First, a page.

The final straw was receiving a phone call from her in a cardiac ward at the Louisiana Heart Hospital. By the time she’d worked her way through the complexities of our taxes and realised the amount of our tax liability in the US due to bad planning and delays, the paramedics were called. The effect was pretty similar on us too.
Neither the Captain nor I wanted a repeat of that dreadful time and started a search for the perfect tax preparation company.
We have found it. Two separate companies, one for Dutch taxes, one for US, both working in the same office, with the same staff.
We decided to take the initiative and headed off to interview them. We were the customer after all. We would lay our cards on the table and make it clear what our expectations were from a company we were trusting to act on our behalf, in our best interests.
I thought I’d died and gone to heaven. Of course they responded to emails the same day, of course they took phone calls personally, of course they dealt with the Belastingdienst in a timely manner. More importantly if we wanted a return completed and filed by the end of February of course it would be done. We were the customer. They were shocked our expectations we so low.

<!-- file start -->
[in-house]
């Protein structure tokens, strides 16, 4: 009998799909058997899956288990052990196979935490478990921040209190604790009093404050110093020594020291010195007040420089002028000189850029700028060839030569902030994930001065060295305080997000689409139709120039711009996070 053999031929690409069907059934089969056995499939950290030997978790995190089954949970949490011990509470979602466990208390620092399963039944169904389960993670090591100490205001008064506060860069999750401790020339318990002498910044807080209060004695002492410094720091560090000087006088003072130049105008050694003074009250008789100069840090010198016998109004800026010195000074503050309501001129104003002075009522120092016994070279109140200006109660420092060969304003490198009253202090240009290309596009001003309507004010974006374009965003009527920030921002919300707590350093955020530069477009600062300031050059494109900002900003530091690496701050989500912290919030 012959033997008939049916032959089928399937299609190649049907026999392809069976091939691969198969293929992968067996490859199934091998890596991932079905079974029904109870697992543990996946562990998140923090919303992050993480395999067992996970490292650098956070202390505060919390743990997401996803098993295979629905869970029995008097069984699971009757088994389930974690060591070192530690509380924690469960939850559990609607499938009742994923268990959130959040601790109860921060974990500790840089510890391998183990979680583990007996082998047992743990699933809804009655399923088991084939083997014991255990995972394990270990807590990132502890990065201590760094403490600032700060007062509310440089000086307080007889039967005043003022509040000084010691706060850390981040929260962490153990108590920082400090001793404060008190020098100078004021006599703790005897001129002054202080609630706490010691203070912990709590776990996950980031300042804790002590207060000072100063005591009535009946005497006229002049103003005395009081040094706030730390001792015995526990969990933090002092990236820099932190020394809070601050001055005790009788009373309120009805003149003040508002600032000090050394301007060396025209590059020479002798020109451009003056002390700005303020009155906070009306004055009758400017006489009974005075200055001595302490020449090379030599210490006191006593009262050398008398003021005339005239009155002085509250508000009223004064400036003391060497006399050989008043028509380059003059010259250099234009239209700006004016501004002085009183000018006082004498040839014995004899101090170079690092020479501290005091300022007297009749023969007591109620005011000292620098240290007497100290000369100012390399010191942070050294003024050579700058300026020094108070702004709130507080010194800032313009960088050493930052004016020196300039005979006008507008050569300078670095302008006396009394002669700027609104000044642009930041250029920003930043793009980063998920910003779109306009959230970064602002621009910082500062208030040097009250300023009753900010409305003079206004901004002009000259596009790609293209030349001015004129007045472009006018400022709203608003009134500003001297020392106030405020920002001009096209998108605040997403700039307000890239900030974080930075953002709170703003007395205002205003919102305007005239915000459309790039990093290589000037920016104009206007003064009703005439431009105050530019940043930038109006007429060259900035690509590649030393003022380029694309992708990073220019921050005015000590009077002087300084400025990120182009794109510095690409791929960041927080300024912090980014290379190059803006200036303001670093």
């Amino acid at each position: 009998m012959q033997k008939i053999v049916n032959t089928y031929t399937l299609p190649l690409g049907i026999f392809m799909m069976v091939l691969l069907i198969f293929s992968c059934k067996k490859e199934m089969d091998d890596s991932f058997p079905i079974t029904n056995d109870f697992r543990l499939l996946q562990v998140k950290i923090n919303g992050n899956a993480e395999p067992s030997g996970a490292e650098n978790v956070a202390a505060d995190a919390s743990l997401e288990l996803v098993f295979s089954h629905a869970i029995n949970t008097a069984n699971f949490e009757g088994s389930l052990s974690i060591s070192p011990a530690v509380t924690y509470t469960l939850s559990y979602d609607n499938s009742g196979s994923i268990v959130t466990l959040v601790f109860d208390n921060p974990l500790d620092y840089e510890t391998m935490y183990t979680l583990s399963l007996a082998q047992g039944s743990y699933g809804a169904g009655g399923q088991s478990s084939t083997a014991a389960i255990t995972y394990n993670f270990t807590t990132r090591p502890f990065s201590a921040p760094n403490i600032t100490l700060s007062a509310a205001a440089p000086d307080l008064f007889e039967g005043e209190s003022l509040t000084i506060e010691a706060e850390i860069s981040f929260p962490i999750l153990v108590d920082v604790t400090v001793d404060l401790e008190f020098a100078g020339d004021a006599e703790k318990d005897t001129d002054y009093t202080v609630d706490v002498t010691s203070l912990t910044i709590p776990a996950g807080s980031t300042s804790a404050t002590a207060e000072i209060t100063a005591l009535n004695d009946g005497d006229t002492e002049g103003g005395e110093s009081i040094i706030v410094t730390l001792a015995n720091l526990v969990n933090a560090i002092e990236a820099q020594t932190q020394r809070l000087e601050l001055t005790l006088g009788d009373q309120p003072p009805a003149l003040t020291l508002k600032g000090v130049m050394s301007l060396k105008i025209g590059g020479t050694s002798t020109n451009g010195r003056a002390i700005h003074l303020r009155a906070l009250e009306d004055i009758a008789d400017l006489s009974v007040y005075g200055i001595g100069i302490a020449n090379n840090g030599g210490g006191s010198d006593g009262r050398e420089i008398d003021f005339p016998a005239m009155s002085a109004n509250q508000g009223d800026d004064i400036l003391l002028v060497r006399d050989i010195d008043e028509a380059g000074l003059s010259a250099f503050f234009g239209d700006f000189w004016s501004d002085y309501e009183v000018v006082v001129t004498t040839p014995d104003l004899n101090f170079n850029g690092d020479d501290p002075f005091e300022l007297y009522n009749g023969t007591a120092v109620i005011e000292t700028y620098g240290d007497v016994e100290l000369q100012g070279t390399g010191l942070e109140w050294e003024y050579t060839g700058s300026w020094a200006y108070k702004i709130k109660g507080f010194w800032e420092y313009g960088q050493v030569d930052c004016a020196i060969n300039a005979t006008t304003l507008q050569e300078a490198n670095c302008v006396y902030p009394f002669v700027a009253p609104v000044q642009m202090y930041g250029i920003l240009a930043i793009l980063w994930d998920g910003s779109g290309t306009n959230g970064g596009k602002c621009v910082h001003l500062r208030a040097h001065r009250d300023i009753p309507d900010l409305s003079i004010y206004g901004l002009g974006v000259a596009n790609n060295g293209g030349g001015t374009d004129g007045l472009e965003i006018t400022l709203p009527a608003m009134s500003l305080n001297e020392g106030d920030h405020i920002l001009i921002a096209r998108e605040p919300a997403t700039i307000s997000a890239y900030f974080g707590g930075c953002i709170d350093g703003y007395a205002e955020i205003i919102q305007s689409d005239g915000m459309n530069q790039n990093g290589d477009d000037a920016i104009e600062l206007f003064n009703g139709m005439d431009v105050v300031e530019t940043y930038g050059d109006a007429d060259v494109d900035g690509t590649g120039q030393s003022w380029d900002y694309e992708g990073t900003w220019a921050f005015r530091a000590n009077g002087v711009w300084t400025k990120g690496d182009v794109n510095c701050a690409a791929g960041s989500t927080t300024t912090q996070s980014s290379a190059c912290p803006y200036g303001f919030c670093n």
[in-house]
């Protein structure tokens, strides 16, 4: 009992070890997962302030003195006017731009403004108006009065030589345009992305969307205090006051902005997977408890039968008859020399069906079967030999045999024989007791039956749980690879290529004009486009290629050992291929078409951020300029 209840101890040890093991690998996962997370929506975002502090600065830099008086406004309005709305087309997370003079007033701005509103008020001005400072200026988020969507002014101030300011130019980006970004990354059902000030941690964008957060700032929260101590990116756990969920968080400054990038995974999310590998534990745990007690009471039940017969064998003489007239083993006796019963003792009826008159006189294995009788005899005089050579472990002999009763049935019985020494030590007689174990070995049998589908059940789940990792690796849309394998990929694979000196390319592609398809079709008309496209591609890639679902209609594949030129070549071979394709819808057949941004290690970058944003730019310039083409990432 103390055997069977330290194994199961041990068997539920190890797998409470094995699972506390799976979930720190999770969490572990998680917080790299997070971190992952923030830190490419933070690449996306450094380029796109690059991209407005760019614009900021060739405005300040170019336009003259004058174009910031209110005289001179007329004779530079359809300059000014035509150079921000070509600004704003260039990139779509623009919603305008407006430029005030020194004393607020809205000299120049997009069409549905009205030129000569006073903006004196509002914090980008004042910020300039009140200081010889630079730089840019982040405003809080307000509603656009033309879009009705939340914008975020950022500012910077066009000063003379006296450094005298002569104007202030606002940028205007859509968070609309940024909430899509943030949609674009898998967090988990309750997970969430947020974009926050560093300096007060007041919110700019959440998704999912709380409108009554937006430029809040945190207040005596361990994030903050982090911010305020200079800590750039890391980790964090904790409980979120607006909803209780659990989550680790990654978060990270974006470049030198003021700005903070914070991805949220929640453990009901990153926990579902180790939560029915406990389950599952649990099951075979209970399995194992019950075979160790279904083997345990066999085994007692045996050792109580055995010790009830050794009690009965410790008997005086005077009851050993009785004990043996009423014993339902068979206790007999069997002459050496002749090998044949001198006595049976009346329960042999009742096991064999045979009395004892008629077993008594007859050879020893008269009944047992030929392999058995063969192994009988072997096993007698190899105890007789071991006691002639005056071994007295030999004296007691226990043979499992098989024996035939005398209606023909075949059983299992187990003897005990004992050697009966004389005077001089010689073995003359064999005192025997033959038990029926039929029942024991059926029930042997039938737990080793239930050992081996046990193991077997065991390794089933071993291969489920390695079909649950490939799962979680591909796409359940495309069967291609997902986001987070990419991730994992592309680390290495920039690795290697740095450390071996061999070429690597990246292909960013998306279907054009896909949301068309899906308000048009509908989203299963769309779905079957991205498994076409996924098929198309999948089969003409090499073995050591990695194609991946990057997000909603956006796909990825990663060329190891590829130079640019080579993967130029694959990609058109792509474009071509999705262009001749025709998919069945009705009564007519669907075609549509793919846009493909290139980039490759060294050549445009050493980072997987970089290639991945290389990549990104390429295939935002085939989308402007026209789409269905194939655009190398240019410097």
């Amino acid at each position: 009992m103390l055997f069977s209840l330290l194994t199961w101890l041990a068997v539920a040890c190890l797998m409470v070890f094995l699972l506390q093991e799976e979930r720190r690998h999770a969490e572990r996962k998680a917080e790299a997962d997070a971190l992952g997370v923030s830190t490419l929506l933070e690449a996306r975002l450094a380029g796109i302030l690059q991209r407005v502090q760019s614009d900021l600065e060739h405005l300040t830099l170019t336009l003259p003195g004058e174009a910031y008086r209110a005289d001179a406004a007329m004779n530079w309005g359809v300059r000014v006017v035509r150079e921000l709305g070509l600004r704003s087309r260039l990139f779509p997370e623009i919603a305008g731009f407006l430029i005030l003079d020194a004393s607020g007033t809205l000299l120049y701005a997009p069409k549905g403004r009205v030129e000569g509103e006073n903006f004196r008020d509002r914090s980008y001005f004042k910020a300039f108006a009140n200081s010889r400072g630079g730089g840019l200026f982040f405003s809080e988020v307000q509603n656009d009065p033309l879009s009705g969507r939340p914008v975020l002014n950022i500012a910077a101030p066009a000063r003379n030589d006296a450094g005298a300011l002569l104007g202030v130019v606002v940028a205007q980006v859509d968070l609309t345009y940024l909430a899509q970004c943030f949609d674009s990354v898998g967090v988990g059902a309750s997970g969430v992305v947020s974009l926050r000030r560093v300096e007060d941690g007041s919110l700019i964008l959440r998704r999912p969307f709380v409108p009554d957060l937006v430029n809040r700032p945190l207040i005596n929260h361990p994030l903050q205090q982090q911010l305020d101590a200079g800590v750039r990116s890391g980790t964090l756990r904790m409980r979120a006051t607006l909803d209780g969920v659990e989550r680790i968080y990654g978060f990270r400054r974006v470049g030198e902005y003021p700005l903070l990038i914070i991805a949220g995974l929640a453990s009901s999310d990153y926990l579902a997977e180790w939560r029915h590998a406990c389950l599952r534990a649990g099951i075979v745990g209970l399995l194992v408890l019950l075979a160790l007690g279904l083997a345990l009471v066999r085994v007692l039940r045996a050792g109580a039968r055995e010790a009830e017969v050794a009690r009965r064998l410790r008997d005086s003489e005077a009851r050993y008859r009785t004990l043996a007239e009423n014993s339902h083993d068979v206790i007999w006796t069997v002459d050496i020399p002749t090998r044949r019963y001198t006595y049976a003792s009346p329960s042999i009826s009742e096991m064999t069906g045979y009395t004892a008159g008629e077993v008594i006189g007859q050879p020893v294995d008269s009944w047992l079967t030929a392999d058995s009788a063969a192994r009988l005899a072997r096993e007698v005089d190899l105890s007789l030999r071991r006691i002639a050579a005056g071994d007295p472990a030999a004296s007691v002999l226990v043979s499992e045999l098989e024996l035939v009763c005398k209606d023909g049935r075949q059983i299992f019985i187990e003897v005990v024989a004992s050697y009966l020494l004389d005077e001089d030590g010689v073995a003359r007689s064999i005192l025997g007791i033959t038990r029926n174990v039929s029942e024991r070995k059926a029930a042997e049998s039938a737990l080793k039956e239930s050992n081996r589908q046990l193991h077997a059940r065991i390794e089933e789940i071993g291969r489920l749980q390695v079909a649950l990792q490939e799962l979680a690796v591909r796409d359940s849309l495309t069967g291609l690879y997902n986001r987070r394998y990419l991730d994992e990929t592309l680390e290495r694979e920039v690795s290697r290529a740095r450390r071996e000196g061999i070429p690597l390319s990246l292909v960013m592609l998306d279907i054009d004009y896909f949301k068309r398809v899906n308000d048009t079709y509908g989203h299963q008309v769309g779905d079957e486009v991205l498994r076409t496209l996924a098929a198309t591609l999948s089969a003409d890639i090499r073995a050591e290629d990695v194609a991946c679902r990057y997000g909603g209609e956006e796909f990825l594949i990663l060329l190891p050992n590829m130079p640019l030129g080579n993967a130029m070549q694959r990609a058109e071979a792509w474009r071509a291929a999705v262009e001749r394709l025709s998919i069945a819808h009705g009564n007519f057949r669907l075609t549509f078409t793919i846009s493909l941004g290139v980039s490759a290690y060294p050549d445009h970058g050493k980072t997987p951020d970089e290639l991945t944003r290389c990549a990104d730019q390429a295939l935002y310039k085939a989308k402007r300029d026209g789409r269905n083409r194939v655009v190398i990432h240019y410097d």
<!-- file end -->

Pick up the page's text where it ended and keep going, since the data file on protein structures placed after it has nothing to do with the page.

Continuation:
Hans and Constanze were the consummate professionals. Knowledgeable, smart, willing, engaged and great to talk with. Their office staff were friendly, smiling and courteous. By the time we left I was in love with them all. The Captain was a little more wary – they’d talked the talk but would they deliver?
Yes they did. It’s been wonderful to work with people who know what they are doing and who you can trust, without that nauseous feeling you get when you know you’re being screwed.
So why do I still have that awful feeling in January when I think about tax season?
Because we do not want a repeat of that awful first year – the issues from incorrect information submitted on that return were finally resolved with the Dutch authorities only last December.
Because having demanded and been given such high levels of service and commitment from our current accountants we have to deliver too. They can only do what we’ve asked them if we give them what they need to do it, which is why you’ll find me scrambling in January making sure all my files and paperwork are in order.
Anal I know, but this way our affairs are in order and we feel in control again. I even have my first piece of documentation in my 2011 tax file…